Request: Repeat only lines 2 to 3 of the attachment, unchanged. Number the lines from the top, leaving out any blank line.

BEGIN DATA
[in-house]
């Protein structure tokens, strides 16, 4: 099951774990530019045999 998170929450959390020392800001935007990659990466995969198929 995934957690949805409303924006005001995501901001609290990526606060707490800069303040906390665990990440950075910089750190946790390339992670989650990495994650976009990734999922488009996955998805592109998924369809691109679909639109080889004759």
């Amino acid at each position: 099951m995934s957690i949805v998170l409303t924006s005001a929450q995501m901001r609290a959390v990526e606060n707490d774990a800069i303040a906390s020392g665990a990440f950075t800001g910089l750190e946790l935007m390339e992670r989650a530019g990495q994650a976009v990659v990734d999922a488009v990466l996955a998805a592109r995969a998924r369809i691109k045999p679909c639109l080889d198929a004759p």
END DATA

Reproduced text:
């Protein structure tokens, strides 16, 4: 099951774990530019045999 998170929450959390020392800001935007990659990466995969198929 995934957690949805409303924006005001995501901001609290990526606060707490800069303040906390665990990440950075910089750190946790390339992670989650990495994650976009990734999922488009996955998805592109998924369809691109679909639109080889004759």
């Amino acid at each position: 099951m995934s957690i949805v998170l409303t924006s005001a929450q995501m901001r609290a959390v990526e606060n707490d774990a800069i303040a906390s020392g665990a990440f950075t800001g910089l750190e946790l935007m390339e992670r989650a530019g990495q994650a976009v990659v990734d999922a488009v990466l996955a998805a592109r995969a998924r369809i691109k045999p679909c639109l080889d198929a004759p």